JCPS unanimously requests hearing to challenge recommended state takeover
Tuesday’s vote comes a day before the 30-day appeal deadline. The Kentucky Board of Education will hear the school board’s appeal and must give at least 20 days noticed before setting a hearing date.
LOUISVILLE, Ky. (WDRB) – The Jefferson County Board of Education unanimously voted Tuesday to request a hearing before the Kentucky Board of Education, appealing interim Education Commissioner Wayne Lewis’ recommendation that the state manage operations at Kentucky’s largest school district.
The Jefferson County school board would lose its authority and operate as an advisory panel under the recommended state takeover of Jefferson County Public Schools, as laid out by Lewis on April 30. The board had until Wednesday to seek a hearing.
Diane Porter, chair of the Jefferson County Board of Education, noted that the board was democratically elected and had "been able to function well under local decision-making."
"We would like to move forward with that," she said before reading the motion to request a hearing after a 30-minute executive session.
Porter said board members would not comment on the matter because the board doesn't want to compromise its appeal hearing.
Some Jefferson County board members have weighed in on possibly appealing Lewis' recommendation. Linda Duncan told WDRB News Tuesday that she wanted the board to have a chance "to dispute some of the things in the report that I found to be a little inaccurate and maybe get a chance to get some things clarified." Lisa Willner, vice chair of the board, said during a recent rally that an attack on the local school board "is an attack on democracy itself."
Milton Seymore, chair of the state education board, told WDRB News earlier Tuesday that it would likely be at least 30 days for the board to schedule an appeal hearing. Duncan worried that "minds are made up" on the state board, but Seymore said that's not the case and that the board will consider evidence from both sides.
“We all are independent as far as thinking and believing," he said, adding that JCPS will get "a fair hearing." "No one has said to us that we have to do this or do that.”
JCPS Superintendent Marty Pollio would remain at the district to handle daily operations of the district, rather than Lewis appointing a state manager, but Pollio would be required to report weekly to the Kentucky Department of Education.
Pollio, after a forum on a state takeover of JCPS on May 10, said if the school board voted to appeal Lewis' decision, he would support it.
"If our board members vote to have that hearing as they are legally able to do, then yes I support their decision," he told WDRB News.
Others voiced their support for the board's decision to appeal the recommended takeover at JCPS. A coalition group Our JCPS, made up of teachers, staff, parents, labor unions and other supporters, hosted a rally outside Tuesday's board meeting, where speakers urged the crowd to continue supporting the district as it begins the appeal process.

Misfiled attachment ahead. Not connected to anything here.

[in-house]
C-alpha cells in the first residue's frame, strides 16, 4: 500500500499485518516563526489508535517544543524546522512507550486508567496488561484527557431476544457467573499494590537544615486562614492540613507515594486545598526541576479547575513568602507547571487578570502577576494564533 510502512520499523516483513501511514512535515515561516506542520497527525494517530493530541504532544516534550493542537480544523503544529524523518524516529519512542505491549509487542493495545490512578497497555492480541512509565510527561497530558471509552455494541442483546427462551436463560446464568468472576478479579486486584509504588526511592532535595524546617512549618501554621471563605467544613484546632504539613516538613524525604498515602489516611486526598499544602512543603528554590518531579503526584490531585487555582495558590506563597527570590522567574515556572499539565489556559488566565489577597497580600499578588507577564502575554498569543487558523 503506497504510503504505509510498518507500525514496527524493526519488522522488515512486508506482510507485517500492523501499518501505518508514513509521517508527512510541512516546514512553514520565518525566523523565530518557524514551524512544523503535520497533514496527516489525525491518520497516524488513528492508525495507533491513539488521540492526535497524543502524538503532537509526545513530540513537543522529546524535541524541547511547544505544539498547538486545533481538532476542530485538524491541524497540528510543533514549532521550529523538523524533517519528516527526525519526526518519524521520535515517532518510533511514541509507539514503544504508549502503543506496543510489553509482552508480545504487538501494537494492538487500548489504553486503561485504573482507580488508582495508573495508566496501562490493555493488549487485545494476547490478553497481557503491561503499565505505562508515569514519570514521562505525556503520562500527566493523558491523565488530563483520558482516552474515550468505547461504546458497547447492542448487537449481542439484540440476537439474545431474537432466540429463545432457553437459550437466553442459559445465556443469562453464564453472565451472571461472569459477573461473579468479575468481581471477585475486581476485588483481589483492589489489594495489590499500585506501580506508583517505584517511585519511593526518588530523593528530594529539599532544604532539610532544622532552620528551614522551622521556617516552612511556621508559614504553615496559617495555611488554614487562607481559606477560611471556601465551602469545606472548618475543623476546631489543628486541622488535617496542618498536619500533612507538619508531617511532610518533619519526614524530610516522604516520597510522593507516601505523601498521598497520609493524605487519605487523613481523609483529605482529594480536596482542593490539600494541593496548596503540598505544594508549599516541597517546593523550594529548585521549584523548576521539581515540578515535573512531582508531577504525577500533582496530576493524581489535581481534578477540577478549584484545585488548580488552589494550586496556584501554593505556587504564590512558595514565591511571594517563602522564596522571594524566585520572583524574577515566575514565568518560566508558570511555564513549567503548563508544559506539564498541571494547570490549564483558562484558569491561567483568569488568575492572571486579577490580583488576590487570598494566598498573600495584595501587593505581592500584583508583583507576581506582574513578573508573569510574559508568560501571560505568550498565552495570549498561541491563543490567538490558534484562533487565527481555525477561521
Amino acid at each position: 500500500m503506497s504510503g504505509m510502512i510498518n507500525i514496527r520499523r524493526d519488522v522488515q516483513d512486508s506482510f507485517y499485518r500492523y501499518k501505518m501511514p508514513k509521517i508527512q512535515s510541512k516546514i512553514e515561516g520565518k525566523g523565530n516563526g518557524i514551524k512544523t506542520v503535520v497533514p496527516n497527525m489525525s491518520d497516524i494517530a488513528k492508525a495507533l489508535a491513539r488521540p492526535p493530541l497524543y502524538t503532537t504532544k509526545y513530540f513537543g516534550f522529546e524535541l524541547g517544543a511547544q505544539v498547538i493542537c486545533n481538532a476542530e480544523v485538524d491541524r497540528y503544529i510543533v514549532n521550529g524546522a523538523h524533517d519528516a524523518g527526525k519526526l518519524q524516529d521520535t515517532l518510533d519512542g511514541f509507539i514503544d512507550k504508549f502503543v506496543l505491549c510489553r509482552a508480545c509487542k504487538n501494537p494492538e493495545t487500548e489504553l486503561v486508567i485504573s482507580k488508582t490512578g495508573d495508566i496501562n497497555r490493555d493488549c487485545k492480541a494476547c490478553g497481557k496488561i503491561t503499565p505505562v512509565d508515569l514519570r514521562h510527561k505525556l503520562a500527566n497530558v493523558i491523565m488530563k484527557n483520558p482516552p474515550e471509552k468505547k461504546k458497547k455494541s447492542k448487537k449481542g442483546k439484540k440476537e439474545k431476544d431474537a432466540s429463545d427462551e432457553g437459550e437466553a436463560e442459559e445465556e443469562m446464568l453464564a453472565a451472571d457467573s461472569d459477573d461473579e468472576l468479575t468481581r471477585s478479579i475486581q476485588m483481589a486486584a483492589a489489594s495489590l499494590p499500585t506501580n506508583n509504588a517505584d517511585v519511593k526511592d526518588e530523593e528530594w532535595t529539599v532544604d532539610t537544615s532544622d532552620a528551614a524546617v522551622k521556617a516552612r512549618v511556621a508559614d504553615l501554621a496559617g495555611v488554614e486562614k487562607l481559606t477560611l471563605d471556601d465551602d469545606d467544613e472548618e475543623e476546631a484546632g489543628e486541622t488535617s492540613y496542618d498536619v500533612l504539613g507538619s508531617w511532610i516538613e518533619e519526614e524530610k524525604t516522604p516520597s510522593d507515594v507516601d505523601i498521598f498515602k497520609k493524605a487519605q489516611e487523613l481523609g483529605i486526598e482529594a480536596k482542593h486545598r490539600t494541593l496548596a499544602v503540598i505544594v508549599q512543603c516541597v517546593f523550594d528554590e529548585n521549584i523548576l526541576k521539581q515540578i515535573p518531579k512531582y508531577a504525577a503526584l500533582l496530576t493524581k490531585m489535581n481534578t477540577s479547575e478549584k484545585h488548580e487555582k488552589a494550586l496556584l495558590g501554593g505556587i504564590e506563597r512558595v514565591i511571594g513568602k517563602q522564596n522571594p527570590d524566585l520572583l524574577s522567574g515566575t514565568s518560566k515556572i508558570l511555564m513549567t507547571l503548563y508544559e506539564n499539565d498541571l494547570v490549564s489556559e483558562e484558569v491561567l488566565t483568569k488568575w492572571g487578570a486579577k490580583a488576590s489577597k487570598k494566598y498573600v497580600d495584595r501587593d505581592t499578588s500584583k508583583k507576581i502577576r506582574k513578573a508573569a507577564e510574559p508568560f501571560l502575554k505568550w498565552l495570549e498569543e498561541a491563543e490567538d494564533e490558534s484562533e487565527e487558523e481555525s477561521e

Brent McKim, president of the Jefferson County Teachers Association, was among those at the rally and said district officials have shown their willingness to work with the state to address issues raised by KDE. He would like to see state assistance for JCPS, which would require the state to help develop a corrective action plan and monitor its implementation.
"We're working cooperatively with the state, so why would you do a hostile takeover when we can work together with state assistance to make a positive difference for students?" McKim said.
Lewis, who assumed the role of interim education commissioner on April 17, would also have broad powers over JCPS operations under state management. He previously told WDRB that he would work with Pollio and the school board to collaboratively develop a plan for state management of JCPS.
The JCPS takeover recommendation came at the culmination of a 14-month audit by KDE, which detailed numerous deficiencies at the district. The state noted issues with student restraint and seclusion, including in the district’s Head Start program; ineffective and inefficient instructional management; inaccuracies in reporting career and technical education data; and allowing noncertified staff to supervise students during classes, among other findings.
A number of those issues are already subjects of corrective action plans implemented by JCPS, a point that was noted in Lewis' April 30 letter to the district.
Still, that wasn't enough to avoid his recommendation of state management.
"All of the areas audited contain numerous findings, which when taken together, show a pattern of significant lack of efficiency and effectiveness within JCPS," Lewis wrote.
The recommendation has drawn backlash from officials in Jefferson County, including many area lawmakers, Mayor Greg Fischer and the Louisville Metro Council, which passed a resolution opposing state management of JCPS. Others, such as the Kentucky Pastors in Action Coalition and the libertarian think-tank Bluegrass Institute, support a JCPS takeover.
Some had expected former Education Commissioner Stephen Pruitt – who resigned as a newly appointed Kentucky Board of Education met behind closed doors to discuss his employment April 17 – to recommend state assistance for JCPS, which would have resulted in additional guidance and monitoring from KDE instead of a complete takeover.
Reach reporter Kevin Wheatley at 502-585-0838 and firstname.lastname@example.org. Follow him on Twitter @KevinWheatleyKY.
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